Learning happens one student at a time.  With this in mind, I am eager to hear about your child’s experience in our program and want to extend the opportunity for parents to set up a time to visit with me at any time during the school year.  We try our best to create a first rate learning environment, but I am positive that we don’t always get it just right.  Like the Three Bears, sometimes we go overboard with too much homework, sometimes too little.  Sometimes we provide students with too many learning options, sometimes not quite enough.  In ALL cases we are shooting for the Goldilocks’ formula of just the right mix of challenge and support that will allow all students to benefit.  Your feedback matters.  To help this along, I offer three or four Open Door Mornings between now and June.  While my door is often literally open, I know that many parents are reluctant to pop in to discuss with me how things are going for their son or daughter.  On these mornings, though, I set aside time for twenty minute meetings with whoever would like to say, “Hello.”  Sometimes we discuss something that is pressing, and at others, these meetings simply provide an opportunity for us to get to know one-another better.  The first of these mornings will be Monday, October 9.  To make arrangements to meet with me please call or email Fran Clark, the Middle School administrative assistant.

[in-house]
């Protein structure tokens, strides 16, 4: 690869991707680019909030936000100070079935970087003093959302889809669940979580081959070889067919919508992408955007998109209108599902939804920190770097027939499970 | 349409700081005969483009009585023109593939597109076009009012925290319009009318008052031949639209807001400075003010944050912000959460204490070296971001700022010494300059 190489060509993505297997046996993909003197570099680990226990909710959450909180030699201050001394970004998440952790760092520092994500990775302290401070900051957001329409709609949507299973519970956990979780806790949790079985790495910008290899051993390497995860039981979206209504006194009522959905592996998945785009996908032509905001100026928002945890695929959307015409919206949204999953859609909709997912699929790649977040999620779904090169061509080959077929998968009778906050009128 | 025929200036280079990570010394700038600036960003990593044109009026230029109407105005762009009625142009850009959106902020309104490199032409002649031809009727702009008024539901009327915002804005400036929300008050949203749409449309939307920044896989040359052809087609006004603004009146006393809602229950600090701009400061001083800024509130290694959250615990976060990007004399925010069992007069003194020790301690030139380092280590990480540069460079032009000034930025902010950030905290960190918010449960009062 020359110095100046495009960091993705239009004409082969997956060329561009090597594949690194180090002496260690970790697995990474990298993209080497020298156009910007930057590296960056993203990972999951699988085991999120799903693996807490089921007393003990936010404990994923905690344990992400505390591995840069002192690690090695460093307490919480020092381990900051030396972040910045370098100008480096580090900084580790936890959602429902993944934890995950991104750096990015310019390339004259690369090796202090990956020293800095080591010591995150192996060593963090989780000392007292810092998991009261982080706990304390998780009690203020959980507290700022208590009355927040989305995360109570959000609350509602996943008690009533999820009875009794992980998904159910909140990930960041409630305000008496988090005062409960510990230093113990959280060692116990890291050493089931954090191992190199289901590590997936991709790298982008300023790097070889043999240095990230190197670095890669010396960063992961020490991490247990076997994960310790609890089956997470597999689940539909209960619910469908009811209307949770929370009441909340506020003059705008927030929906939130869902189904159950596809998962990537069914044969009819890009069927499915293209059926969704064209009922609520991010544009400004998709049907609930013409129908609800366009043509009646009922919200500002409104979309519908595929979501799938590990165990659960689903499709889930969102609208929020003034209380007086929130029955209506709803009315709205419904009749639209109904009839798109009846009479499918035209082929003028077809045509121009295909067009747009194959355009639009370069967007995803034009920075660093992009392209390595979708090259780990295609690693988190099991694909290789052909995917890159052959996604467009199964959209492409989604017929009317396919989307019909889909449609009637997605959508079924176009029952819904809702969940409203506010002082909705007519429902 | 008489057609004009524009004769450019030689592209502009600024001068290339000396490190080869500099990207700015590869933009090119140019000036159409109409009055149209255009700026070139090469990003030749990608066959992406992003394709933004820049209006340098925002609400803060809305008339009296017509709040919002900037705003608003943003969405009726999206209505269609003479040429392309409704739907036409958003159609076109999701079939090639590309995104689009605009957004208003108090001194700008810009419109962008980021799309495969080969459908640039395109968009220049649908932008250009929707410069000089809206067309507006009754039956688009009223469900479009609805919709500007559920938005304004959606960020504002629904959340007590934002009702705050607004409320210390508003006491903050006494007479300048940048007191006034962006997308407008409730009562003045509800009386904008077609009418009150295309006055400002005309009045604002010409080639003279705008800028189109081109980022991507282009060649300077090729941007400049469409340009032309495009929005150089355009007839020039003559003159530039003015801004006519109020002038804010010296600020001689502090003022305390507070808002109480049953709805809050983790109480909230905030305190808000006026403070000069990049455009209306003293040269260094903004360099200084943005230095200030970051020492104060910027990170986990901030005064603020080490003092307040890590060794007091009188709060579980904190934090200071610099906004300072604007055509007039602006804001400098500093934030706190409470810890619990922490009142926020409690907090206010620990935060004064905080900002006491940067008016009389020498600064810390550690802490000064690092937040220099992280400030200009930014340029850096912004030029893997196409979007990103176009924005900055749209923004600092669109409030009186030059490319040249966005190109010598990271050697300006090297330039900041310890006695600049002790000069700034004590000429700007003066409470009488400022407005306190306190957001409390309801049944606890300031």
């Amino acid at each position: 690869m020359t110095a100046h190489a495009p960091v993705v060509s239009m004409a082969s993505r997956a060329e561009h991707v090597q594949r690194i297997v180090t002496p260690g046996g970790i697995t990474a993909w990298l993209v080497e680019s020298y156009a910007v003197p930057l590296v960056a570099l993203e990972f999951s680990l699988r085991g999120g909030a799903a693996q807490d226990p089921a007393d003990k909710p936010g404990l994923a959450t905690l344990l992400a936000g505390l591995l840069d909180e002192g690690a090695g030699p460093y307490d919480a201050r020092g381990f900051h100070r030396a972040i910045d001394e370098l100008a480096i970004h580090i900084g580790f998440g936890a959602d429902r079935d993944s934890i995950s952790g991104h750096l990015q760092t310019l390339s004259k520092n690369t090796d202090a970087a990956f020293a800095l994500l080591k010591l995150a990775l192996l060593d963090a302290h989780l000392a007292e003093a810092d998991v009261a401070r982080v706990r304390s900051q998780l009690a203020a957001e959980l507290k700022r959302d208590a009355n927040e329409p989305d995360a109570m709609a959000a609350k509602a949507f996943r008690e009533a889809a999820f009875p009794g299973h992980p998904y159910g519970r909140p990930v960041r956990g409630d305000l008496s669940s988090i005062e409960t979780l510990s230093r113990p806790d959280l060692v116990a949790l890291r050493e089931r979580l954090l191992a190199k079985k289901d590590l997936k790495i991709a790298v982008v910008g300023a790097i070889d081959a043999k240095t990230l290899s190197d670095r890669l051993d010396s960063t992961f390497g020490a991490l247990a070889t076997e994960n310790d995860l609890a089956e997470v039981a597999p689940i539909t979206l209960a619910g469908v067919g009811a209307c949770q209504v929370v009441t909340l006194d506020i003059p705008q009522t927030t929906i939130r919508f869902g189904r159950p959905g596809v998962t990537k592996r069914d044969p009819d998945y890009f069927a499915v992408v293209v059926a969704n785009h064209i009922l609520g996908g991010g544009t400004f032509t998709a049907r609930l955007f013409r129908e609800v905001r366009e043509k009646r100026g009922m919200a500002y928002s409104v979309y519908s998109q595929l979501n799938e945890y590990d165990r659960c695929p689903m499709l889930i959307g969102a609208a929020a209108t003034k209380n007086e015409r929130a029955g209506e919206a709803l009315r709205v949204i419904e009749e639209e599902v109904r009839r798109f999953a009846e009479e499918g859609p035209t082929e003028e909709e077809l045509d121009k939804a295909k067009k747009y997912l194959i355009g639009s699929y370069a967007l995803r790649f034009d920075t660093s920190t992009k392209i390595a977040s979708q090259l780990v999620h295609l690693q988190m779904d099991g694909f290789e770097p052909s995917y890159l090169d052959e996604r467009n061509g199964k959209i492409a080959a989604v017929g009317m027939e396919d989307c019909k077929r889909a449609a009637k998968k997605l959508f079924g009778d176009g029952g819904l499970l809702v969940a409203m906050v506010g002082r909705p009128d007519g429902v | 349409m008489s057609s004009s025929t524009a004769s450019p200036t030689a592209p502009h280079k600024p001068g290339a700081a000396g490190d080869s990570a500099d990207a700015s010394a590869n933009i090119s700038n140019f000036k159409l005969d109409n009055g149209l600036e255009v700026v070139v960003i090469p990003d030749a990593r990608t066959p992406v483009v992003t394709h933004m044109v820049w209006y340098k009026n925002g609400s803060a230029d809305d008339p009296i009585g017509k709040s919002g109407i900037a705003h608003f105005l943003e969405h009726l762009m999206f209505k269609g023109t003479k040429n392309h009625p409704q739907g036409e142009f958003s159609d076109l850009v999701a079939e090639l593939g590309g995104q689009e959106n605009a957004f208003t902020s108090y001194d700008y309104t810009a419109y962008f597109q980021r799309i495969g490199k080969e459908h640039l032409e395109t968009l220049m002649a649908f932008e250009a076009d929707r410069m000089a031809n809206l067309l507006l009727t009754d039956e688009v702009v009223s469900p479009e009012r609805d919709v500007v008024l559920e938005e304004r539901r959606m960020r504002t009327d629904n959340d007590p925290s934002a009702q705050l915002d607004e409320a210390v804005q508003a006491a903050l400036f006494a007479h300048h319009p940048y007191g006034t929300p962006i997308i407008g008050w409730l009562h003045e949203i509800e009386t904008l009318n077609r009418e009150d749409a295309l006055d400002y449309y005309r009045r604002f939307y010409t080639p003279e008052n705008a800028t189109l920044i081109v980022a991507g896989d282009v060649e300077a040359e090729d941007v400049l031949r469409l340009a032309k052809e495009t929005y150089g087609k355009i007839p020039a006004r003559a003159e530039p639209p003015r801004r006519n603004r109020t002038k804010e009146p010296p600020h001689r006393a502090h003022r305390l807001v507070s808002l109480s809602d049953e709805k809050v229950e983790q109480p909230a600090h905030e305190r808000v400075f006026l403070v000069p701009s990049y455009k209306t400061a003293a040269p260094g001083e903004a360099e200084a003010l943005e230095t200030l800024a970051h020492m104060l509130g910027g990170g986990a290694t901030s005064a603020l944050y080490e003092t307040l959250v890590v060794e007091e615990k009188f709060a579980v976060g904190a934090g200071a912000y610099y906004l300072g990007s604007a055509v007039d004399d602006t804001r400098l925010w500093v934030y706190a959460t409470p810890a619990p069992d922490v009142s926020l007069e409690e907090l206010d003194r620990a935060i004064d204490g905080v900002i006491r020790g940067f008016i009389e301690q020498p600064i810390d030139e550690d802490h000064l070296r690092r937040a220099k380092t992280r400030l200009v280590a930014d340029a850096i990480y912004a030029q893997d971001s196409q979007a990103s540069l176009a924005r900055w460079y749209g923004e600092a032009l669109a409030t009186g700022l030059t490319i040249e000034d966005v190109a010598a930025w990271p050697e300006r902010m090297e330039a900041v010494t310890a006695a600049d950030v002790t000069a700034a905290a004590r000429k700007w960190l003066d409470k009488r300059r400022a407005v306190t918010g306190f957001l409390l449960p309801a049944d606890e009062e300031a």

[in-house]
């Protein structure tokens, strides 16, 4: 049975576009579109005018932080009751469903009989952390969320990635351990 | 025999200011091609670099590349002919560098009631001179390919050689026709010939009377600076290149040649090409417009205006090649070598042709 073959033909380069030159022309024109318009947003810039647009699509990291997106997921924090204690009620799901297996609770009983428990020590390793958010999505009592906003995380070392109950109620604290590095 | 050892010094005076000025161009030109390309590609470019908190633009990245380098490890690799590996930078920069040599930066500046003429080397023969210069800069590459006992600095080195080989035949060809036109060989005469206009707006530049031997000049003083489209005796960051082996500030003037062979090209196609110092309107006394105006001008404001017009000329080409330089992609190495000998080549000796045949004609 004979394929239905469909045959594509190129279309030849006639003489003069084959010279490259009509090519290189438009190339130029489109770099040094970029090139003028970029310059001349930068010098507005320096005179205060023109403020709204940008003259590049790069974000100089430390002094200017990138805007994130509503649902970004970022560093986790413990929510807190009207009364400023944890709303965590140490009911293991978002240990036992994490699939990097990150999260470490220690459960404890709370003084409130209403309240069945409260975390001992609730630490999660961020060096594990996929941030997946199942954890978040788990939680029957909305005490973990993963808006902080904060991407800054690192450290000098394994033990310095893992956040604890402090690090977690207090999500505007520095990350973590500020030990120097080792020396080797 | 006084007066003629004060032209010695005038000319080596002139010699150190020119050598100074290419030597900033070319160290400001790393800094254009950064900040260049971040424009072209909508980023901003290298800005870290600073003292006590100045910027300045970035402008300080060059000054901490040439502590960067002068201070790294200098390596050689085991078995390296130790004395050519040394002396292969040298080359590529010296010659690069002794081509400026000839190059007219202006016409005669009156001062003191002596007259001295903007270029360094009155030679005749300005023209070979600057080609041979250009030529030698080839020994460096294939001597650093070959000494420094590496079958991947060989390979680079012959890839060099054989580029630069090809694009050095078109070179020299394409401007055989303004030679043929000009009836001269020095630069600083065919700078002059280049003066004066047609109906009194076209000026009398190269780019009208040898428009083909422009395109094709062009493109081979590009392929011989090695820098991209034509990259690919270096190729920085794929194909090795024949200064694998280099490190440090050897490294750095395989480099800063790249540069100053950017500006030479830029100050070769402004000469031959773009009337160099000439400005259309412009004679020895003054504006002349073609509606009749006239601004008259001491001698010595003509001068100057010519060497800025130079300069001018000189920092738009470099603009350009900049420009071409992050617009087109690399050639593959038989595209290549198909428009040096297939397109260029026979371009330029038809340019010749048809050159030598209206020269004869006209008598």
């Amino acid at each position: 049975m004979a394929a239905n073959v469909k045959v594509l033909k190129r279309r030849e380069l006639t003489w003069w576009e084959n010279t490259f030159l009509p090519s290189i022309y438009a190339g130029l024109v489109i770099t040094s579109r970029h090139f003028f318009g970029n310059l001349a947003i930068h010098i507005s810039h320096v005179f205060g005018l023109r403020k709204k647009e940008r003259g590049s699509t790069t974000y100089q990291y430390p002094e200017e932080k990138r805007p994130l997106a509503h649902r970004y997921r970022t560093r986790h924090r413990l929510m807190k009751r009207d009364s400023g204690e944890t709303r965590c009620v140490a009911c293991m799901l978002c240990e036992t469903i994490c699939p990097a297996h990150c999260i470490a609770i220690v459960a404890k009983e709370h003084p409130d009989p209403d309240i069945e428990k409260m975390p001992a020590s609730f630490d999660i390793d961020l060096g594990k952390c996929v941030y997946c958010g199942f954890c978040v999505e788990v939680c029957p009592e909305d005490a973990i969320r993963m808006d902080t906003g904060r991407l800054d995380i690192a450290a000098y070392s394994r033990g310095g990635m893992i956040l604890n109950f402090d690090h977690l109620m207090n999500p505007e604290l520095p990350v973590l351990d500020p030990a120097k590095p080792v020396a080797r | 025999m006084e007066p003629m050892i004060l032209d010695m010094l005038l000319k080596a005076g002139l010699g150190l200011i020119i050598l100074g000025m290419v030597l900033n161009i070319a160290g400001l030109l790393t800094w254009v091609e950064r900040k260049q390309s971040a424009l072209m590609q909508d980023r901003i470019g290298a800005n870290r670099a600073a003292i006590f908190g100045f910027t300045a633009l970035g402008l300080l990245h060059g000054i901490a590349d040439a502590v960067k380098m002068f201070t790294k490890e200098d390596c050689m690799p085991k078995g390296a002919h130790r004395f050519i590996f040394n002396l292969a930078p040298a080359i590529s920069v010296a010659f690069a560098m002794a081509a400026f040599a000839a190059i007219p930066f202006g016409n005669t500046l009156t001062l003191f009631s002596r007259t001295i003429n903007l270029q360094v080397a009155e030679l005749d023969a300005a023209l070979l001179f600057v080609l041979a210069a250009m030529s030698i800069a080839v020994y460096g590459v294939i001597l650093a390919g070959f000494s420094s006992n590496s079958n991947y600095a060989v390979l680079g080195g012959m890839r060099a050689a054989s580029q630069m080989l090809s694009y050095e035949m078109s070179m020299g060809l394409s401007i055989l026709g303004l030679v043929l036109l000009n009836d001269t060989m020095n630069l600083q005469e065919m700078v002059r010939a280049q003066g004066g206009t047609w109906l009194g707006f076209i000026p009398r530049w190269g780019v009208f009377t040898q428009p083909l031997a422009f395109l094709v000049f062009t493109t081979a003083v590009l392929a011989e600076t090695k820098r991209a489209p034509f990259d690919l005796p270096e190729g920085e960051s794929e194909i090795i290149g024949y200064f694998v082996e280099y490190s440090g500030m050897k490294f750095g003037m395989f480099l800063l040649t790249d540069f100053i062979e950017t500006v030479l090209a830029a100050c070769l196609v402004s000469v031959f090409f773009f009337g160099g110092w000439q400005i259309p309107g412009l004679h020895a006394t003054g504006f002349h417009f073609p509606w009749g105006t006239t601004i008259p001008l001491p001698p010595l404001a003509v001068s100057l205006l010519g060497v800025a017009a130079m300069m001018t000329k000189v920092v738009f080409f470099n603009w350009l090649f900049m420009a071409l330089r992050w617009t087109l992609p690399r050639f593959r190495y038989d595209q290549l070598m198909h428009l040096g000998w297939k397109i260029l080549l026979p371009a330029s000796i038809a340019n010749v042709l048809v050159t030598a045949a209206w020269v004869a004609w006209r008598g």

The Middle School years are magical and unpredictable in a wonderful way.  They are filled with striving and discovery as only a 13-year old can pull off.  The Middle School teachers and I welcome you to the school year and look forward to a first-rate year together.